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Martina (fl. 600s)

Martina (fl. 600s)

Byzantine empress . Flourished during the 600s; second wife of Herakleos also known as Heraclius I of Carthage, Byzantine emperor (r. 610–641); children: ten, including Heraklonas also known as Heraclonas II, Byzantine emperor (r. 641).

The Byzantine Empire that Heraclius I of Carthage inherited in 610 was sadly reduced from its former glory and still being decimated by enemies. These included Slavs, Avars, Lombards, and the Persians, who soon captured Palestine and Syria and removed the True Cross from Jerusalem. Although moody and subject to phobias, Heraclius rallied his armies, retook much of the land that had been lost, and restored the holy relic to Jerusalem. Martina, his second wife, traveled with him on his campaigns, and gave birth to some of their ten children at far-flung military outposts. The royal couple appear to have been devoted to each other; they were also related by blood, for Martina was Heraclius' niece, and many Byzantines believed the marriage to be incestuous. This does not seem to have harmed the emperor's high standing with his subjects, but it made Martina widely scorned and unpopular.

By the early 630s, Heraclius had vanquished his foes, and the empire seemed set for prosperity. Then the warriors of the new religion of Islam swept into Byzantium. Jerusalem fell to their onslaught in 637, and by the end of the decade Islamic forces had conquered the Byzantine provinces of Palestine and Syria, and Heraclius was suffering from a crisis of nerves that rendered him virtually unable to rule. Martina remained by his side throughout. Heraclius' designated successor was Heraclonas-Constantine, his son with his first wife Fabia-Eudocia , but Martina's influence over her husband was such that before his death in 641 she was able to secure a joint kingship for their 15-year-old son Heraclonas II. Heraclius agreed to this arrangement in part due to the poor health of Heraclonas-Constantine, and, indeed, the new co-emperor died, probably of tuberculosis, after just three months on the throne. Martina's enemies in the imperial court spread rumors that she had poisoned him so her son Heraclonas II could rule as sole emperor. Despite the fact that Heraclonas II promptly raised his nephew Constantine III to the status of co-emperor, those same enemies took Martina and her son into custody a few months later. Martina's tongue was cut out, Heraclonas' nose was mutilated, and they were banished to the island of Rhodes. Nothing further is known of Martina's fate.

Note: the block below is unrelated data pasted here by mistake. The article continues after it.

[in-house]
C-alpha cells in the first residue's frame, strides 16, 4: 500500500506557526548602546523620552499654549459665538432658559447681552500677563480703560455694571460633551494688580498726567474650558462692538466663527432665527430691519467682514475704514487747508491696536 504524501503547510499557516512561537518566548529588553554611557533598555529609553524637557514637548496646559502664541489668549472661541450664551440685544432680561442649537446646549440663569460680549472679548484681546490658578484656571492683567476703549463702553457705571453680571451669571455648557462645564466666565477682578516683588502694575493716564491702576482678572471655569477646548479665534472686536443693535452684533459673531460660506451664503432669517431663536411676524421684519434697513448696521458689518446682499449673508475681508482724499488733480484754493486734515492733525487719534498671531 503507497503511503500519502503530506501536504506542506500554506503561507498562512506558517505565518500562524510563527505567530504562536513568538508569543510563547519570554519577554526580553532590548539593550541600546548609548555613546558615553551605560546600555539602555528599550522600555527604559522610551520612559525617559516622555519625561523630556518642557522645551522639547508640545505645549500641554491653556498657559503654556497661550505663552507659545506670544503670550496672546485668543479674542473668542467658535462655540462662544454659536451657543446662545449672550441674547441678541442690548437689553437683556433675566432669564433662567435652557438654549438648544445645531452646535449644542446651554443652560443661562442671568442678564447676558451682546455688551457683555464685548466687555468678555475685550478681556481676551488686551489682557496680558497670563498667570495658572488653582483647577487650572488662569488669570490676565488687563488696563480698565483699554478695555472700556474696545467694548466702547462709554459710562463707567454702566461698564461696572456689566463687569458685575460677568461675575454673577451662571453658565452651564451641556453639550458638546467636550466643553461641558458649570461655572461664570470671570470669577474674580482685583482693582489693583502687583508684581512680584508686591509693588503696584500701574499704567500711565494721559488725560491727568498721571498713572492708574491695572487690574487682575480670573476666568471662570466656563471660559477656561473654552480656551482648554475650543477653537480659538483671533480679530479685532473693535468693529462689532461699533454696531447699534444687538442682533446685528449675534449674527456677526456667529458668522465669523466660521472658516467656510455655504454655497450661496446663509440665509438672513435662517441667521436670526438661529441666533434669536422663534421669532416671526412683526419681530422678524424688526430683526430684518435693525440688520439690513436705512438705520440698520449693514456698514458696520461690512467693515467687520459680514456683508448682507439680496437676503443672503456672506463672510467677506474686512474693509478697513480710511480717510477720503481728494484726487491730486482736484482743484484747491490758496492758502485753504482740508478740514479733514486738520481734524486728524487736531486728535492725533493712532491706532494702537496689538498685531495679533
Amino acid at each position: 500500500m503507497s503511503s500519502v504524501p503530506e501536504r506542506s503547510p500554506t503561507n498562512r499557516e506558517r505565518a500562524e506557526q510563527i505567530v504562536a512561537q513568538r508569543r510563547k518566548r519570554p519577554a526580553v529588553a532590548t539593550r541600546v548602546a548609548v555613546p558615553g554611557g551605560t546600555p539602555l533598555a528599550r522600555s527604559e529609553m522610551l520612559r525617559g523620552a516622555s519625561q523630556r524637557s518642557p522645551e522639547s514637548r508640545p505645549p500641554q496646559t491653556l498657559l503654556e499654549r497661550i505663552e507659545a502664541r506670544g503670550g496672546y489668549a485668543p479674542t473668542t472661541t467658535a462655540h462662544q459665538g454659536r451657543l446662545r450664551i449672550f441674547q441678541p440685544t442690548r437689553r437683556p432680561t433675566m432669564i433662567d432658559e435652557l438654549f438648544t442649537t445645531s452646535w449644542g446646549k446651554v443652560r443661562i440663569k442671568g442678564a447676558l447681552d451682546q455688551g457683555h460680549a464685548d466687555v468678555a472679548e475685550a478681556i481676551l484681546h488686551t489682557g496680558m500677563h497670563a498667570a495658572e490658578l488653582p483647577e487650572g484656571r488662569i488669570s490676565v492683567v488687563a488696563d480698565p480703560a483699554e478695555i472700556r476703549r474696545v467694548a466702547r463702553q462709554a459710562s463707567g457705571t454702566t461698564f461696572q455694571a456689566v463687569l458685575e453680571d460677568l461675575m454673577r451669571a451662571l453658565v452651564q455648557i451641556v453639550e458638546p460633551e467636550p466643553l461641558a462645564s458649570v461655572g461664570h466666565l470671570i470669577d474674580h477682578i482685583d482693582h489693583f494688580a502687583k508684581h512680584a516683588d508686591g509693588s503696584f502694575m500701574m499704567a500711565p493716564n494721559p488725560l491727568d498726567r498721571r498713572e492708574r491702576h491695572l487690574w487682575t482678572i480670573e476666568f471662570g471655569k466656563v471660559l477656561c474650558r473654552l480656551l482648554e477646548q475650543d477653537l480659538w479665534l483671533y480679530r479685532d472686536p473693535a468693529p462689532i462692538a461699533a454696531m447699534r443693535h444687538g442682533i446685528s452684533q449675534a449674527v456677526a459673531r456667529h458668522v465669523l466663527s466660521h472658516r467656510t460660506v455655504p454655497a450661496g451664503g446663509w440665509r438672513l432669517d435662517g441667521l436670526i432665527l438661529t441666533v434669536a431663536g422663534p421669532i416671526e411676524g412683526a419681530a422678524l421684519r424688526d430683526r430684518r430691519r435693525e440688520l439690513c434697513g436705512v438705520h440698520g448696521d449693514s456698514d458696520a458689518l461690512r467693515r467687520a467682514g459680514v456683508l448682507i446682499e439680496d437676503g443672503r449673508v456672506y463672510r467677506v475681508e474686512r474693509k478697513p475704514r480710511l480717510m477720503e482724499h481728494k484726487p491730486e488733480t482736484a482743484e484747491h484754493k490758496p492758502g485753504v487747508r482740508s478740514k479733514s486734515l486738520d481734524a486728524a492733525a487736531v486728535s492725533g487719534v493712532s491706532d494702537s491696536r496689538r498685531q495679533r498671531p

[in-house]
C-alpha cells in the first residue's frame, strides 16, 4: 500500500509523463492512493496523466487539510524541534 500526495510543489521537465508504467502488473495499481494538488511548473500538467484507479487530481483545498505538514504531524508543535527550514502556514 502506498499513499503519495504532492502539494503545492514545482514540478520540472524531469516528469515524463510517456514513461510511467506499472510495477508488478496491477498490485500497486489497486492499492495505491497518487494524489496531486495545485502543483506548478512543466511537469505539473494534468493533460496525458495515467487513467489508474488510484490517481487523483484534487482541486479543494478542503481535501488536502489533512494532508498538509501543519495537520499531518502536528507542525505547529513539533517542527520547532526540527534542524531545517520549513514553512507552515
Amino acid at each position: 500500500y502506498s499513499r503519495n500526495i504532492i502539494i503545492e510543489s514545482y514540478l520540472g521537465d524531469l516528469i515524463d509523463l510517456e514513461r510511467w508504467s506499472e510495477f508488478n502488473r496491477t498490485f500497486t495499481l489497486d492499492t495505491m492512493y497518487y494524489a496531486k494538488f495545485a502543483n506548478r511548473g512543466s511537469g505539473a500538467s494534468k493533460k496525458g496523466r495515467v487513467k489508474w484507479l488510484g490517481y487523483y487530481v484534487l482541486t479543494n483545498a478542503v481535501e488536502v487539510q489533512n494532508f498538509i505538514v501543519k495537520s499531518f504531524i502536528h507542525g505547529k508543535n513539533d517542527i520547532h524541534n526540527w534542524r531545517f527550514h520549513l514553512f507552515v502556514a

Head, Constance. Imperial Byzantine Portraits. New Rochelle, NY: Caratzas Brothers, 1982.

Grant Eldridge , freelance editor, Pontiac, Michigan

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